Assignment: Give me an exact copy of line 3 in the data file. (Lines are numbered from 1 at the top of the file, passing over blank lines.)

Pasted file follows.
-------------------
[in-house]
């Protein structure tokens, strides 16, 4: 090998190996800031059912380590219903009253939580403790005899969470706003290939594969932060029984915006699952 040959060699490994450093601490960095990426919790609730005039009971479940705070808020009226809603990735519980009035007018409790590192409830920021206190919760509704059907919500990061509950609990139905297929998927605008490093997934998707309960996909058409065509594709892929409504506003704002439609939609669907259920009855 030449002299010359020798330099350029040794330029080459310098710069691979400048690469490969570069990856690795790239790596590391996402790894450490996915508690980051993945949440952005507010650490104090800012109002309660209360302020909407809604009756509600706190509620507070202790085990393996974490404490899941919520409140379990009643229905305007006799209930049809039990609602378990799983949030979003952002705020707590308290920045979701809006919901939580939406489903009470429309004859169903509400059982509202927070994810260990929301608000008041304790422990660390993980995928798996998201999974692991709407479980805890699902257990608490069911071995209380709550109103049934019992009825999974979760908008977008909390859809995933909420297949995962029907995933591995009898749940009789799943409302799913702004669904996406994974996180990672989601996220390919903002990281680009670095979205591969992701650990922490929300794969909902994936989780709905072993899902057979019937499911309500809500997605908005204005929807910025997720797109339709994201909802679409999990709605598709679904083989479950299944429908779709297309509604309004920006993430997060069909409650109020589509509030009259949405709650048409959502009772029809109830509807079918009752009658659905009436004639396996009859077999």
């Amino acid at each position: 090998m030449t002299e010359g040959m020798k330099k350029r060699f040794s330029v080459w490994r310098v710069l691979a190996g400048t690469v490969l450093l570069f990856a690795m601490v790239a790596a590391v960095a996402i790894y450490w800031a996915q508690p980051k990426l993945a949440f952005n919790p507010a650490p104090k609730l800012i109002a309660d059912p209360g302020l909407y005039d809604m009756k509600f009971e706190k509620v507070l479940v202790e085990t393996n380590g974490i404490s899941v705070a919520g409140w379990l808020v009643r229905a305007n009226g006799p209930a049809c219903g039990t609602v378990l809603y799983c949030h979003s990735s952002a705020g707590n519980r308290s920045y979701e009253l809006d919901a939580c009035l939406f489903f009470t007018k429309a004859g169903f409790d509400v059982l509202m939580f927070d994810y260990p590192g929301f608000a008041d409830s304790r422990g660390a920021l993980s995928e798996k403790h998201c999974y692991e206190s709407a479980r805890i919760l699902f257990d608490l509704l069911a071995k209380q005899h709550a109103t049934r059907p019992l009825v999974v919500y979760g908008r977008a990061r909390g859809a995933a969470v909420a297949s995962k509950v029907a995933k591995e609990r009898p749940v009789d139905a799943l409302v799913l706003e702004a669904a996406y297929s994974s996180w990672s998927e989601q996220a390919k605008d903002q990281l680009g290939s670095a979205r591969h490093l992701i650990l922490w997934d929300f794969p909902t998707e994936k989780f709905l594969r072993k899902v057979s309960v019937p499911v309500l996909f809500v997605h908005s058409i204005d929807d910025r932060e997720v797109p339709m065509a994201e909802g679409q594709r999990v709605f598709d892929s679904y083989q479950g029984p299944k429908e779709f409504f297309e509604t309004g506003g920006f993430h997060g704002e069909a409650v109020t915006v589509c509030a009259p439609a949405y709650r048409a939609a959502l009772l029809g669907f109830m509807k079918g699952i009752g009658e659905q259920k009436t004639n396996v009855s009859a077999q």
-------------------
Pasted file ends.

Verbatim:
């Amino acid at each position: 090998m030449t002299e010359g040959m020798k330099k350029r060699f040794s330029v080459w490994r310098v710069l691979a190996g400048t690469v490969l450093l570069f990856a690795m601490v790239a790596a590391v960095a996402i790894y450490w800031a996915q508690p980051k990426l993945a949440f952005n919790p507010a650490p104090k609730l800012i109002a309660d059912p209360g302020l909407y005039d809604m009756k509600f009971e706190k509620v507070l479940v202790e085990t393996n380590g974490i404490s899941v705070a919520g409140w379990l808020v009643r229905a305007n009226g006799p209930a049809c219903g039990t609602v378990l809603y799983c949030h979003s990735s952002a705020g707590n519980r308290s920045y979701e009253l809006d919901a939580c009035l939406f489903f009470t007018k429309a004859g169903f409790d509400v059982l509202m939580f927070d994810y260990p590192g929301f608000a008041d409830s304790r422990g660390a920021l993980s995928e798996k403790h998201c999974y692991e206190s709407a479980r805890i919760l699902f257990d608490l509704l069911a071995k209380q005899h709550a109103t049934r059907p019992l009825v999974v919500y979760g908008r977008a990061r909390g859809a995933a969470v909420a297949s995962k509950v029907a995933k591995e609990r009898p749940v009789d139905a799943l409302v799913l706003e702004a669904a996406y297929s994974s996180w990672s998927e989601q996220a390919k605008d903002q990281l680009g290939s670095a979205r591969h490093l992701i650990l922490w997934d929300f794969p909902t998707e994936k989780f709905l594969r072993k899902v057979s309960v019937p499911v309500l996909f809500v997605h908005s058409i204005d929807d910025r932060e997720v797109p339709m065509a994201e909802g679409q594709r999990v709605f598709d892929s679904y083989q479950g029984p299944k429908e779709f409504f297309e509604t309004g506003g920006f993430h997060g704002e069909a409650v109020t915006v589509c509030a009259p439609a949405y709650r048409a939609a959502l009772l029809g669907f109830m509807k079918g699952i009752g009658e659905q259920k009436t004639n396996v009855s009859a077999q």